Only marriage (ultimately a celestial marriage) which pays the price of patient preparation, self-discipline and irrevocable commitment to another person's happiness can come close to God's love and therefore to the sense that we are secure in our belonging. With that security we then have the emotional freedom to share authentic human love with others - most importantly, with our children. Of course, this is the great miracle and purpose behind the Atonement - to bring us into a "oneness" not only with our Heavenly Father, but with one another. As we allow the miracle of the Atonement to plant itself in our hearts, making it the centerpiece of all our relationships - particularly our marriages - our hearts balloon with the sense of belonging, security and acceptance. Our capacity to love is magnified so that we may lead others to identify their own Need and to The Source that can satisfy it.

Above all my blessings -- which are more numerous than can ever be counted -- I thank God for my marriage. Happy Anniversary honey. Here’s to 4,000 more.

Sunday, December 21, 2008

Come to Church

Seven different members of the ward (congregation) called or emailed yesterday with the news: church has been canceled. An unusually severe snow storm has made travel too risky. As I marvel at the Narnian wonderland out our windows, my imagination is spurred, and I remember….

Growing up, my whole family rarely attended church, but I personally longed for something more of community, instruction, and spirituality. When old enough to receive permission to walk the five blocks myself (about 8) I frequently did so, and my little girl’s heart rejoiced in the sense of belonging and purpose I found at church. There I learned doctrine. There I received ordinances and made covenants essential to my budding faith. There I accepted opportunities to serve, expanding my awareness of others and capacity for charity. There I found friendship among peers who strengthened my values and standards. And there, kind men and women of devotion nurtured my talents and character. My family at home continued to be central to my mental and physical development, but my ward family raised me to spiritual maturity.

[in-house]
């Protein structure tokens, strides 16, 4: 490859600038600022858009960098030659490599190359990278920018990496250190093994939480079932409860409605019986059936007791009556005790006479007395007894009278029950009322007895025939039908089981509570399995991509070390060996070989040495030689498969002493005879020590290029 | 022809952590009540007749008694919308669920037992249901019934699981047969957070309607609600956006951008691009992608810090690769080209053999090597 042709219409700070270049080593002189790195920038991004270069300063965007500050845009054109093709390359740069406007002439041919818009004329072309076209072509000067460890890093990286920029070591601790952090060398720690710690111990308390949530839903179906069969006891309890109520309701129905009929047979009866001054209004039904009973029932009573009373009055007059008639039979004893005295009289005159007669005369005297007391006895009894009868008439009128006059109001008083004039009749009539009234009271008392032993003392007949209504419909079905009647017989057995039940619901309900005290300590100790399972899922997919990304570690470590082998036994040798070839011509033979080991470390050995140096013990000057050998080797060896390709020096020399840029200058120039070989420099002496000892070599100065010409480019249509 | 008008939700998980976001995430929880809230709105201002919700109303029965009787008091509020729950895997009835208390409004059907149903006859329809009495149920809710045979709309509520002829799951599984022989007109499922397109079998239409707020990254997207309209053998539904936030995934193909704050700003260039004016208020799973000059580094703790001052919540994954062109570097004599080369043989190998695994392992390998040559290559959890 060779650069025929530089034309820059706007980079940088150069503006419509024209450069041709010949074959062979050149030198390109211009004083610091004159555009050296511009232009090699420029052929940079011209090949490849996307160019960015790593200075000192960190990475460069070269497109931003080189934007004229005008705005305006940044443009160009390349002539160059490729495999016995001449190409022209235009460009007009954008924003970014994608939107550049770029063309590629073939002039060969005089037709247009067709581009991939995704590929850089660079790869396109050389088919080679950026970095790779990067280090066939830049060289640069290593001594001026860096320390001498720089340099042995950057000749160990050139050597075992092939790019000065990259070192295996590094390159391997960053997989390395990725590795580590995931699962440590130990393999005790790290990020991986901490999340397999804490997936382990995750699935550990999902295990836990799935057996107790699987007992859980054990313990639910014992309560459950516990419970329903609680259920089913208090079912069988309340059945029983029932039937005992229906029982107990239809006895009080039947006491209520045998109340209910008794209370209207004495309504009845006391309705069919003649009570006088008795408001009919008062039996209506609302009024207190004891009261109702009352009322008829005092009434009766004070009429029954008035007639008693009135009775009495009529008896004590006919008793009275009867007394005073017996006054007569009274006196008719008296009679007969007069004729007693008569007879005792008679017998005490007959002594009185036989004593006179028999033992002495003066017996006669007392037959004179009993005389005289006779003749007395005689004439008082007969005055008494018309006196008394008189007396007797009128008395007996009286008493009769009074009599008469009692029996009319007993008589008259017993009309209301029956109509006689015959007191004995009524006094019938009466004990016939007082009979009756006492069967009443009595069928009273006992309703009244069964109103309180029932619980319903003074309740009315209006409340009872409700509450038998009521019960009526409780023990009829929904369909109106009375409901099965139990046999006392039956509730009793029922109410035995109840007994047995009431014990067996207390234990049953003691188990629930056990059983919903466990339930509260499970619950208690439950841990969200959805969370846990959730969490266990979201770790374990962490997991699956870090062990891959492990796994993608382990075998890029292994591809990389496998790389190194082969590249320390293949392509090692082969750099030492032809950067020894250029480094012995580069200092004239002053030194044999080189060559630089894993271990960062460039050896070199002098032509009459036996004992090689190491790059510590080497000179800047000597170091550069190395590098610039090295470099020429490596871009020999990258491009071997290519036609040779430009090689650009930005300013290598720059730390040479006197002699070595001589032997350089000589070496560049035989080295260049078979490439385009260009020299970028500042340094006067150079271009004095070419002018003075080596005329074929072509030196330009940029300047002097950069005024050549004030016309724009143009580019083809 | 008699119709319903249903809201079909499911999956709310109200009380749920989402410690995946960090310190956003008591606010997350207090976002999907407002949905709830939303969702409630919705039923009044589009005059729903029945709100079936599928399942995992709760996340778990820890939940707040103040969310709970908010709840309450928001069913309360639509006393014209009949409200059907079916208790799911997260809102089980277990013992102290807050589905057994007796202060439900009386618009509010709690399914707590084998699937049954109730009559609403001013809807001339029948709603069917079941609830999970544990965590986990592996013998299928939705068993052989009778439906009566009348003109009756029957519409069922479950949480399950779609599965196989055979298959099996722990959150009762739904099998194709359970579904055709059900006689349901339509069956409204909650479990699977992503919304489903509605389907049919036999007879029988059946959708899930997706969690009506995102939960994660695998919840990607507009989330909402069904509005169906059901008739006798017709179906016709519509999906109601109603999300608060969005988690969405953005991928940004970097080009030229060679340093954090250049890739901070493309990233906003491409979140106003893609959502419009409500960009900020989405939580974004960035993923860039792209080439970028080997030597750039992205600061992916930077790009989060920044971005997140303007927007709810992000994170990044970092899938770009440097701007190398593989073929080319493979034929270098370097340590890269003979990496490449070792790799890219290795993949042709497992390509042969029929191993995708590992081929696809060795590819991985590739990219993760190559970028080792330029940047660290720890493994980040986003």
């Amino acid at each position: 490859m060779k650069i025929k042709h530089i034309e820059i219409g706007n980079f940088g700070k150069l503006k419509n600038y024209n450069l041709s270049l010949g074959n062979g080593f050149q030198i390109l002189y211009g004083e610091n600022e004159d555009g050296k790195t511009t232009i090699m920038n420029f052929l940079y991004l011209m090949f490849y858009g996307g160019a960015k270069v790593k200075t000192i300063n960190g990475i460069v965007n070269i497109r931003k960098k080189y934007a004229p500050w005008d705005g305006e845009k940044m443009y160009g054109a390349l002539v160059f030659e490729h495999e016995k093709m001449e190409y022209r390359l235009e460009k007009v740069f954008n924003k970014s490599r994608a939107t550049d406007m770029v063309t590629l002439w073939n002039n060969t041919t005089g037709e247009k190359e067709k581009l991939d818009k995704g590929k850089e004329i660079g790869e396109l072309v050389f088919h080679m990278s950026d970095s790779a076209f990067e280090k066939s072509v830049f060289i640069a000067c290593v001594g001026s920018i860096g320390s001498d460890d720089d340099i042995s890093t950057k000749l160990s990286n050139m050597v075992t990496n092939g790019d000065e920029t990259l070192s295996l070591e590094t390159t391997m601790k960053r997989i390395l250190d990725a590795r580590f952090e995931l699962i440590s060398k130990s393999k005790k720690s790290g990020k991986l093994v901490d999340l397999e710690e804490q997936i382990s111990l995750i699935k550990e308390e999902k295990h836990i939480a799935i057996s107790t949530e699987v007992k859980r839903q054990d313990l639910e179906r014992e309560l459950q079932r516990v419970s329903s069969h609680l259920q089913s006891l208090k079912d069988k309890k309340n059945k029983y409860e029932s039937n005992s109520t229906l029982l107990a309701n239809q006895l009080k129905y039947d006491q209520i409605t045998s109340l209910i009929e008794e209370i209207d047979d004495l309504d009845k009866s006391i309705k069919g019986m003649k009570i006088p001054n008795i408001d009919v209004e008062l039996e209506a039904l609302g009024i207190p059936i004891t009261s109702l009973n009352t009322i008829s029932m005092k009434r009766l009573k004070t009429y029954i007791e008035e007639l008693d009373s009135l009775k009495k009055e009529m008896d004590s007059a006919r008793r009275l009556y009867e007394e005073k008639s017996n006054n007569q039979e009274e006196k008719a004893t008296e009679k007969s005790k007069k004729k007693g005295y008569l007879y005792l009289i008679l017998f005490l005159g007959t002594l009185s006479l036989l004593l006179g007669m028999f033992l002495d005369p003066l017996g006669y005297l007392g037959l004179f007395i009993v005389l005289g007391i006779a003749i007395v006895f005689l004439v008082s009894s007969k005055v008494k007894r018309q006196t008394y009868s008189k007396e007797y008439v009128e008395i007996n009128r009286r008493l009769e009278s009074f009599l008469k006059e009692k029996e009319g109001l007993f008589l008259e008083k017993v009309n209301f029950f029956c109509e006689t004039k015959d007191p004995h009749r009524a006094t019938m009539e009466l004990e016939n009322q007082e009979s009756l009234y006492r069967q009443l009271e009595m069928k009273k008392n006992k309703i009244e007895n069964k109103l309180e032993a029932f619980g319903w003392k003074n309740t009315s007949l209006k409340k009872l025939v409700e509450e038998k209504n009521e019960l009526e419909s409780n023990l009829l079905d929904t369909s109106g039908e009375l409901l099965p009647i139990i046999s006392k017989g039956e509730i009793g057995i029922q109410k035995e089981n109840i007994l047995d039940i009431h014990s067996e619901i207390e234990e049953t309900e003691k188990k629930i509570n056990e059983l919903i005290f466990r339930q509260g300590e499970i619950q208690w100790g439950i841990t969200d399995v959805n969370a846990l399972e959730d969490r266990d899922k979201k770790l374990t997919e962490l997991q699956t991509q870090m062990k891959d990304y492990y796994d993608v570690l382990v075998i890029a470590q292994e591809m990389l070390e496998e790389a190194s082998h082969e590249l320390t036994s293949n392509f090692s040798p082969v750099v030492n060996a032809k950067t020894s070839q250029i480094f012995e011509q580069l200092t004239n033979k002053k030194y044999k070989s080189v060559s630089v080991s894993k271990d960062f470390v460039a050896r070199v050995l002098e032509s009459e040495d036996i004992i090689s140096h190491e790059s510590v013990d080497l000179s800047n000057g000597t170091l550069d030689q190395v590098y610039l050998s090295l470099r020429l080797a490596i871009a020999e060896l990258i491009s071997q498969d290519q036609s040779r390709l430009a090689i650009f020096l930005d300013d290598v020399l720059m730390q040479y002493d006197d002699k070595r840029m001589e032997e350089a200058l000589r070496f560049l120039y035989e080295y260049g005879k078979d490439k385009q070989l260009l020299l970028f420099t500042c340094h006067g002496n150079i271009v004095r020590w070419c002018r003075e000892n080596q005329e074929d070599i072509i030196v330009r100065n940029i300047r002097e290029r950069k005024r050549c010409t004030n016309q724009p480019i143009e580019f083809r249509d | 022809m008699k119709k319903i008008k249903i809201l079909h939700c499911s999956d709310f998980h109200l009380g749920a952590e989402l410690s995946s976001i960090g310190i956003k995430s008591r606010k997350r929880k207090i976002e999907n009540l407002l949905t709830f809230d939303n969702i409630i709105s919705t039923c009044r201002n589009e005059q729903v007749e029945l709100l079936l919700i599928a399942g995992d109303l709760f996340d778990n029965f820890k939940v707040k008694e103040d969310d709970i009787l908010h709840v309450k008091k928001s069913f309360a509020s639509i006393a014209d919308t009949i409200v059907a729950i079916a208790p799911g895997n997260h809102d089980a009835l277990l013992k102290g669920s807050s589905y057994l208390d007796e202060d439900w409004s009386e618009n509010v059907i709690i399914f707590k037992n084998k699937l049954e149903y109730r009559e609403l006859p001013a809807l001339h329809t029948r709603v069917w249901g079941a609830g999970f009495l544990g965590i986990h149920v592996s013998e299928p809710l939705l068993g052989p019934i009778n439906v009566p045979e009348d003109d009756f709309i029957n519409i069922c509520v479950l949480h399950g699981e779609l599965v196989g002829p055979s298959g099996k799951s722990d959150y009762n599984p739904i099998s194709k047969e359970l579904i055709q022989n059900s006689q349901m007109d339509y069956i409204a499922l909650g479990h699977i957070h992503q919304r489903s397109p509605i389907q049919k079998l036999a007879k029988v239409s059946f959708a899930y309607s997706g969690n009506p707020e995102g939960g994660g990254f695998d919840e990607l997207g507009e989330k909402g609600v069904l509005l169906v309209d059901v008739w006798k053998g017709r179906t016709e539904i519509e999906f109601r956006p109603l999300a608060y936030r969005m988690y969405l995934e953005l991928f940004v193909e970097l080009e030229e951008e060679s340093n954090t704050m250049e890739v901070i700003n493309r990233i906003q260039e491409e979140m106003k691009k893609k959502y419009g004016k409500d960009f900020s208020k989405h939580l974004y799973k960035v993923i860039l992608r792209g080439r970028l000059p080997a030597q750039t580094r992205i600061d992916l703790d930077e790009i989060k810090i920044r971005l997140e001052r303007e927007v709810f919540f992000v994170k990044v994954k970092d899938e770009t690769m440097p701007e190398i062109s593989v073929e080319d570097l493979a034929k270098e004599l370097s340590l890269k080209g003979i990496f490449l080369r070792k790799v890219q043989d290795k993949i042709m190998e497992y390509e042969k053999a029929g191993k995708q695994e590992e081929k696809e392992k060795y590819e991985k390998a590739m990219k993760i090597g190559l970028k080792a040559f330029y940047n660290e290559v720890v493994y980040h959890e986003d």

My love for church activity never wavered, though as a young mother it was tested. With two babies (one of whom was severely disabled) church services strained me to the max. I usually returned from meetings wondering why I had gone in the first place. Since my husband had to temporarily work on Sundays at that time, my two arms and hands were all I had to calm my fussy infants. There was little chance of hearing sermons or class discussions, interacting with members, or serving in some capacity myself. I was wholly preoccupied with creating as little disturbance as possible. To complicate things even more, we had no car. Getting my little family to church involved a baby seat attached to a bicycle and a baby carrier attached to my chest. Parking the bike, removing the babies, and changing out of my pants and into a skirt at the chapel doors, must have been a sight for the members waiting inside.